SPB 7068 – which cleared a procedural hurdle on March 10 and is expected to come back before the Committee later this month – addresses a number of issues, including the use of certain drop-off locations for the submission of absentee ballots. Last year, Secretary of State Ken Detzner issued a directive against the use of some drop-off sites, such as tax collector offices and county library branches, despite their use in Pinellas County since 2008.
PFAW

Wisconsin Democracy Advocates Push Back Against Voter Suppression and Big Money in Politics

Today, under the banner of the Coalition to Protect Wisconsin Elections, a group of seventeen grassroots nonprofit organizations including People For the American Way gathered in the Wisconsin Senate Parlor to protest a batch of anti-democracy voting rights and campaign finance bills slated for Senate consideration tomorrow. The event included voters with their mouths taped shut to symbolize their voices being silenced by the proposed legislation as well as speakers from a range of progressive organizations, including PFAW regional political coordinator Scott Foval.

Speakers expressed opposition to a legislative package that will restrict access to a free and fair vote, allow unfettered spending on so-called political “issue ads,” and reduce transparency on reporting political activity in Wisconsin, including:

•  Senate Bill 324, restricting early voting hours and banning the option of weekend voting like “souls to the polls” drives organized by faith communities.

•  Senate Bill 267, making it more difficult for people to register to vote early.

•  Senate Bill 655, repealing current law to allow lobbyists to contribute directly to legislators starting April 15 of election years, even while the legislature is in session; lowering the bar for disclosing political contributions; and allowing unlimited Internet political activity without disclosure to the Government Accountability Board.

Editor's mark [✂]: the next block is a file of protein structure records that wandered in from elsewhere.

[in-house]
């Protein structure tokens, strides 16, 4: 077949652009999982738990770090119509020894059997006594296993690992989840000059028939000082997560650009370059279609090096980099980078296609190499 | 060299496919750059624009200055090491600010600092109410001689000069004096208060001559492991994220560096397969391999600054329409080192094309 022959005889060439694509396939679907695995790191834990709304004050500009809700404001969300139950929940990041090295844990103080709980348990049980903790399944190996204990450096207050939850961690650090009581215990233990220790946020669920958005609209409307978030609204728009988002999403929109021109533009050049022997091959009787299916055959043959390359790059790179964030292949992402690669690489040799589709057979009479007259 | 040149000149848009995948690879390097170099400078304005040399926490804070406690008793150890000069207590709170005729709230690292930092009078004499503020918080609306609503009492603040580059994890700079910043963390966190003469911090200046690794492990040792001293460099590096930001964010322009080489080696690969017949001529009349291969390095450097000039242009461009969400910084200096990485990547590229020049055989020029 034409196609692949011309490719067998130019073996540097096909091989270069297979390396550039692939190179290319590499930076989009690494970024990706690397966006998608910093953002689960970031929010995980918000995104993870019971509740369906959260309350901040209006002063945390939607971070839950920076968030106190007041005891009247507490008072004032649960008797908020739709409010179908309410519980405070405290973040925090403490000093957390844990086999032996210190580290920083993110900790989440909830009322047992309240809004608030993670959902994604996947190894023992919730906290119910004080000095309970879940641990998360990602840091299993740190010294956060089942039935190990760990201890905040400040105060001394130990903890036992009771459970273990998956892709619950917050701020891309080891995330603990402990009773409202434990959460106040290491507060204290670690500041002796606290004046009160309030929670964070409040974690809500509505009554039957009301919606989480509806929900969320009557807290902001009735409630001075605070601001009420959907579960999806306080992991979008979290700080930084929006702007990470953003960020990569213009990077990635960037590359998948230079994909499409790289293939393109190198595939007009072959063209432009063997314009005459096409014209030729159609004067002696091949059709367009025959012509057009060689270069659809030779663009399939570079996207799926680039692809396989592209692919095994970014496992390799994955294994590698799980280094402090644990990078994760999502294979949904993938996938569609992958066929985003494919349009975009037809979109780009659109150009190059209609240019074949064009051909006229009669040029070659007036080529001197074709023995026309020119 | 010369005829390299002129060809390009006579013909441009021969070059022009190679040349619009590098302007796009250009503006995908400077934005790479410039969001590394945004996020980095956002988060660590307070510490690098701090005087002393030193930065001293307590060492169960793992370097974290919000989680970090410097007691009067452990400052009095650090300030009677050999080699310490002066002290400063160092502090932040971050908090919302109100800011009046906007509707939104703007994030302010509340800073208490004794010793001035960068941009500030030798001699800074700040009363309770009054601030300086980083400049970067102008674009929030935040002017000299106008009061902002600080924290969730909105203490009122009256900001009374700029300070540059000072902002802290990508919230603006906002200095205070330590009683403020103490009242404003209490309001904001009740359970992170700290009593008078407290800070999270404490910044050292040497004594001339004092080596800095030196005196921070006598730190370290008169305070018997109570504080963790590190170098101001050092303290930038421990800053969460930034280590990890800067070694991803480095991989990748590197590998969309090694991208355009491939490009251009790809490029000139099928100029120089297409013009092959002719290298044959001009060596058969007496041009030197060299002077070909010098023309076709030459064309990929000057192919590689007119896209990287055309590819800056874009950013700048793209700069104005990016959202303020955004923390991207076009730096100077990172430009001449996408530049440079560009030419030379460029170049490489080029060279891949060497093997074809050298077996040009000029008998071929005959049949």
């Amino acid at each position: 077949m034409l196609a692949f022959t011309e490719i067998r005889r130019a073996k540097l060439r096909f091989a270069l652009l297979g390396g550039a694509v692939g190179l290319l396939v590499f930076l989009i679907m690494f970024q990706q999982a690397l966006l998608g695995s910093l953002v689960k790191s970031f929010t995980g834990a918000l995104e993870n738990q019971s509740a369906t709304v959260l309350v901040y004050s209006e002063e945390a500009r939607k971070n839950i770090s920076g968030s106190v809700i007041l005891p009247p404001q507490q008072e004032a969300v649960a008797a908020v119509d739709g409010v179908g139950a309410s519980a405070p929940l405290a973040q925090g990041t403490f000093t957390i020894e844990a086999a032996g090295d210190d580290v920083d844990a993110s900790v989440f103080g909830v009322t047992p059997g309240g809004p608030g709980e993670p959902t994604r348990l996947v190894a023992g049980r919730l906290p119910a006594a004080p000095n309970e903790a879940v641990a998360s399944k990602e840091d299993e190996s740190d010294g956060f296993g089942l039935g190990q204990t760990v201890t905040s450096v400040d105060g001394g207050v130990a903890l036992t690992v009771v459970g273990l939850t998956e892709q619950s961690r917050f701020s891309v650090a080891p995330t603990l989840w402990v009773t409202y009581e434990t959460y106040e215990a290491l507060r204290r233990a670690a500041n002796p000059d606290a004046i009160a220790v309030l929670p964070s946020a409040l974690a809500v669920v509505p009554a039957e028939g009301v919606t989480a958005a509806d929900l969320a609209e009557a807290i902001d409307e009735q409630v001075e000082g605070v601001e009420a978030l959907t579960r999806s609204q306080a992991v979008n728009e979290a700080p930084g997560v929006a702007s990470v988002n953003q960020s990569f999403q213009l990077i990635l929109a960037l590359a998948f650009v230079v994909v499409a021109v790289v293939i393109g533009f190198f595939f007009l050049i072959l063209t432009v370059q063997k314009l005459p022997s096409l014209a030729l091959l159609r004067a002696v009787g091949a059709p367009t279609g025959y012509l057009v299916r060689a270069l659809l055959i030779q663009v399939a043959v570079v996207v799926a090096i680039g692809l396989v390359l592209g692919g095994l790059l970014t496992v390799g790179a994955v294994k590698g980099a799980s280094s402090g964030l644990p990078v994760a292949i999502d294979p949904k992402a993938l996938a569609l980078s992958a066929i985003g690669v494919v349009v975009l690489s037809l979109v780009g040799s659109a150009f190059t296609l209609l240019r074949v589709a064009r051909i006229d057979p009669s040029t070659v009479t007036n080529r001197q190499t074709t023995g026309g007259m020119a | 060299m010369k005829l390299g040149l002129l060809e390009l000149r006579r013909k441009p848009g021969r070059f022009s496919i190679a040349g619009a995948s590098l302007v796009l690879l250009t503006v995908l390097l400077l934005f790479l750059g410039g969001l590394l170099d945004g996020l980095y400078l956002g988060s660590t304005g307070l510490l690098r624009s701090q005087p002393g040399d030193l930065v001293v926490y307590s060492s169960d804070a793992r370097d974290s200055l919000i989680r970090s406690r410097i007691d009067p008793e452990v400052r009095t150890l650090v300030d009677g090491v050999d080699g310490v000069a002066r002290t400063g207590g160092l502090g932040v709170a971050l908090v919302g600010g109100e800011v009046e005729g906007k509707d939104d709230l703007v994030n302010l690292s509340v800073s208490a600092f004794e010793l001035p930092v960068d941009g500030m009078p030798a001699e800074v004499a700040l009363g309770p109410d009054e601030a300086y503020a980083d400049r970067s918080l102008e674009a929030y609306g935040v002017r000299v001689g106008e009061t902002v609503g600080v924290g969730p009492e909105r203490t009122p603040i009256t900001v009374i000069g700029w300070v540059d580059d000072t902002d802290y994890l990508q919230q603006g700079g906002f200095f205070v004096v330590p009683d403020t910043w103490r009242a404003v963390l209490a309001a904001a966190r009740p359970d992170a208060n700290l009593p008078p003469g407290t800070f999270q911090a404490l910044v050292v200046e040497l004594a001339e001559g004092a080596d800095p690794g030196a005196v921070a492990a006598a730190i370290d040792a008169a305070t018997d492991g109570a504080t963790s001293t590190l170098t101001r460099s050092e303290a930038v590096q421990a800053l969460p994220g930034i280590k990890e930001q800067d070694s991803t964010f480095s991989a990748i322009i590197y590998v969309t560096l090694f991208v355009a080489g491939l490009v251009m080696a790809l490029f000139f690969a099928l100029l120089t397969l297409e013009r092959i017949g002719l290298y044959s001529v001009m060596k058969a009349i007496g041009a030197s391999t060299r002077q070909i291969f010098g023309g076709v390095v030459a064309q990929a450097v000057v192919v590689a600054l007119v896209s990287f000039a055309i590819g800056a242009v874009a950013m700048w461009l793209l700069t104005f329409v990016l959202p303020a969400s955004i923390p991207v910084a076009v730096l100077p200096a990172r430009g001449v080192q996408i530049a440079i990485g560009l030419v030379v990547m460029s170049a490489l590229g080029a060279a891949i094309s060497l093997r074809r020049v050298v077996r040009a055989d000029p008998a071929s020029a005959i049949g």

•  Assembly Bill 202, requiring poll observers to be allowed as close as three feet to poll workers, despite numerous complaints of harassing and intimidating behavior in recent elections.

Also under consideration, but not yet added to the official Senate calendar, is Senate Bill 654, which would rewrite the rules for disclosing political “issue ads” ahead of an election.  And currently seeking sponsors but not yet introduced is a bill that would eliminate same-day voter registration.

These bills could do serious damage to our democracy. In 2012, hundreds of thousands of Wisconsinites cast their ballots early. Several municipal clerks, who are responsible for administering elections, offered extended hours for voting to allow working people to participate in their democracy by casting their votes after work or on weekends.

In addition, the proposed new disclosure requirements would allow nearly unlimited, undisclosed political ad spending, both in broadcast and on the Internet, as well as increased allowances for solicitation activity for political bundling by political action committees and political conduits.

But “We, the People” are fighting back. Check out the video of today’s event below:

PFAW

Assault On Voting by Ohio GOP Ahead of November 2014 Elections